Tuesday, April 1, 2014

Learning "were" is as good as "have been"

But I had never seen the Solway.
And then, resting on a rocky
ledge above Crag Lough, I sudden-
ly realized, what I had long con-
cealed from myself, that I was ill
.. and so home, and spent a week
in bed, and read Guy Mannering again.

But after I had been up two days
(for I was determined to go), I was
taken to Blindburn in the Cheviots,
north-west of Alwinton, and after
lunch I walked, over the old Roman
Dere Street, down the Cottonhope
Burn to Byrness, over the fells by
the Blackhope Nick to Kielder ..
on again next morning up the Lewis-
burn valley, and over to Becastle
Fells, a killing struggle, over peat-
hags and bogs and clefts, making ev-
ery mile as two; and at last, from
Sighty Crag, I saw it, a sheet of
twinkling water and a long reach of
desolate sand, the Solway Firth;

and at the same time I heard the
bubbling of a spring nearby among
the moss, and slaked my thirst
with its cool dark water; for my
throat was parched with the long
weary climb. After which I felt 
as I daresay the Israelites felt
when, from a hilltop, they viewed
the Promised Land, that it wasn't
very different from anywhere else;
still, it was something to be out 
of the wilderness.

                  .. and dropping lightly down the
                  fells I met a shepherd, the first 
                  human face I had seen for eighteen 
                  miles, and so to Bewcastle, where 
                  I found, against all probability
                  (for it is a lonely steading) an-
                  other man, in the middle of a field,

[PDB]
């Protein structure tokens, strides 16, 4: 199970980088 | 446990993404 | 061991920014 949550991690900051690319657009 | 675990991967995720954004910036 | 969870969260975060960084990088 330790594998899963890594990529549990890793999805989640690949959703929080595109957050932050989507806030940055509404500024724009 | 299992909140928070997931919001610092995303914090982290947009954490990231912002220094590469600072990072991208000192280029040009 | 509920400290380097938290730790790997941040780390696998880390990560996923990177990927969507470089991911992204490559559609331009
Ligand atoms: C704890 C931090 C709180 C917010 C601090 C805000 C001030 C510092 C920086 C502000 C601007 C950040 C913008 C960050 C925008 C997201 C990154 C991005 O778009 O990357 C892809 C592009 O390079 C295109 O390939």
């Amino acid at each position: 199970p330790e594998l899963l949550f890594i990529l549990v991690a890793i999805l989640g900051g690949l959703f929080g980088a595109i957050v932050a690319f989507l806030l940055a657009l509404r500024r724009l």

delivering lime from a lorry. So I
                  asked him for a lift, and he took 
                  me to Brampton, whence I gradually
                  found my way home. He drove a lime-
                  lorry now, he said, but he had once
                  lived far away in Northumberland,
                  and had spent his childhood in the
                  village of Powburn, where his uncle
                  was the policeman. So I told him
                  that I had been born in the parish
                  of Powburn, in Glanton, and from
                  that time we were intimate friends.

Lord Dacre of Glanton
The Solway Firth
June, 1945
The Wartime Journals
Richard Davenport-Hines
op. cit.


  1. I have taken that walk or, at least, something similar and as healing. Walking on the moors, over dry-stone walls hundreds of years old, up and down the fells, and at the end of the walk feeling as bent by the wind as the trees one shelters under.

    A lovely piece of writing on the part of Hugh Trevor-Roper and very moving to find it's for me. Thank you, Laurent.

    1. Thank you for sustaining our memory of important, beautiful ways, and 'though strenuous, I hope it will long give you pleasure, as it does for us.